Lynge, Aqqaluk

Poet, professor and politician born in Aasiaat (Greenland) in 1947. 

Aqqaluk Lynge was born in Aasiaat, a small town in western Greenland in 1947. He was born into a family of politicians being the son of Hans Lynge, a Greenlandic politician and the grandson of Frederik Lynge, a Danish politician. Aqqaluk Lynge attended primary school in Greenland and completed his secondary and university schooling in Denmark. He studied at the University of Copenhagen and the Copenhagen Social Hoegskole, (School of Social Work) during the early 70s. Upon graduation (1976), he returned to his hometown, Aasiaat, to work as a social worker for four years (1976-1980) and as an assistant professor at the Social Pedagogical College (1979-1980). During the 80s, he was a journalist for Kalaallit Nunaata Radioa (KNR) the national broadcasting corporation of Greenland.

Over the next 35 years, Aqqaluk Lynge became a prominent and dedicated Greenlandic politician, a defender of Inuit indigenous rights and a prolific Kalaallit author and poet, writing in Greenlandic, Danish and English.

Aqqaluk Lynge’s political involvement began while studying in Denmark, when he participated as board member of the Young Greenlanders Council, a Greenlandic students’ association in Copenhagen and continued as chair when the group became Kalaallit Inuusuttut Ataqatigit (1974-1976). He was cofounder and treasurer of the Aasivik Foundation (1976-1984), a traditional Inuit summer camp, and cofounder (1976-1980) of the Greenlandic political party, Inuit Ataqatigiit and its chairperson from 1980 to 1992. In 1983, Greenlanders elected Aqqaluk Lynge to the first Greenland Home Rule Parliament [Inatsisartut] and he held various ministerial portfolios from 1983 to 1995.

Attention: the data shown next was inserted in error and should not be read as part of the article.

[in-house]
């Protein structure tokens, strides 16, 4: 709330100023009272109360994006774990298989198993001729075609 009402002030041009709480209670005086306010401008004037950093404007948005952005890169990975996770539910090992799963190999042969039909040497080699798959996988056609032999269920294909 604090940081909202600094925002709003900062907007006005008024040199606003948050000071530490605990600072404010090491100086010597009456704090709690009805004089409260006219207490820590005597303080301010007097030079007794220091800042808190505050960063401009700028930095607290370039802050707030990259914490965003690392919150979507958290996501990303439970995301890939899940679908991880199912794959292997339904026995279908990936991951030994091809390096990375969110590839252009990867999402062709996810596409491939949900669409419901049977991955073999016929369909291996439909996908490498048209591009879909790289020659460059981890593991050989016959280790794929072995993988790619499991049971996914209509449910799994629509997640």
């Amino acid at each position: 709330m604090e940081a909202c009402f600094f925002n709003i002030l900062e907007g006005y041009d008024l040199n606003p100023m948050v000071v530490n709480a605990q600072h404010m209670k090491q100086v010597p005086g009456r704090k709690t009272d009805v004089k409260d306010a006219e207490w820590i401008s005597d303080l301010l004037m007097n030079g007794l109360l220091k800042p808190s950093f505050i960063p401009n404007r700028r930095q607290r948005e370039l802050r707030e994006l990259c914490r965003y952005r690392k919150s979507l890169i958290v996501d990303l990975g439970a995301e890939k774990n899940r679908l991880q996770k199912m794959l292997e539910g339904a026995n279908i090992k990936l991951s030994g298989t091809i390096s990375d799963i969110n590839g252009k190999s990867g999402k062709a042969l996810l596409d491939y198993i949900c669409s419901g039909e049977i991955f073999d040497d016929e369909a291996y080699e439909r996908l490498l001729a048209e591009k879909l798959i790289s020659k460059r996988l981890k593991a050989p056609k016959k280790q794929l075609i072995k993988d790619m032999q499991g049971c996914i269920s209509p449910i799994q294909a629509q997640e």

Aqqaluk Lynge served in the leadership of the Inuit Circumpolar Council (ICC), both as Vice President (1995-1997), President (1997-2002), Vice Chair ICC International and ICC Greenland President (2002-2014). The ICC organization promotes Inuit rights and interests on an international level, speaking with a united voice for all Inuit communities in the world. Aqqaluk Lynge was instrumental in bringing Russian Inuit (Siberian Yupik) into the ICC family. In 2004, Aqqaluk Lynge was one of eight indigenous members appointed to the United Nations Permanent Forum on Indigenous Issues, an advisory body to the U.N.'s Economic and Social Council (2005–2007). During this decade, his writing focused on arctic science policy and climate change. While a Dickey Fellow within Institute of Arctic Studies at Dartmouth College in Hanover, New Hampshire, USA, he directed the video Arctic warming at the tipping point: An Inuit voice (Media Production Group, & John Sloan Dickey Center for International Understanding. Institute of Arctic Studies, 2008). Several articles and conference proceeding followed. In 2009, “Climate change – a challenge for the arctic indigenous peoples – the Inuit response” (IOP Conference Series: Earth and Environmental Science), “The Iceberg: A Dangerous Opera” (Inuktitut, no. 106) and in 2010, “Facing the Impact of Global Climate Change. Recommendations from the Arctic”, (Éditions UNESCO), “The First Responsibility.” New Chances and New Responsibilities in the Arctic Region” (International Conference at the German Federal Foreign Office) and co-edited with Marianne Stenbaek, Arctic Inuit policy (International Polar Institute). In 2002, Lynge received The Bill Edmunds Award from the ICC in recognition of his contribution to the promotion of Inuit rights and interests.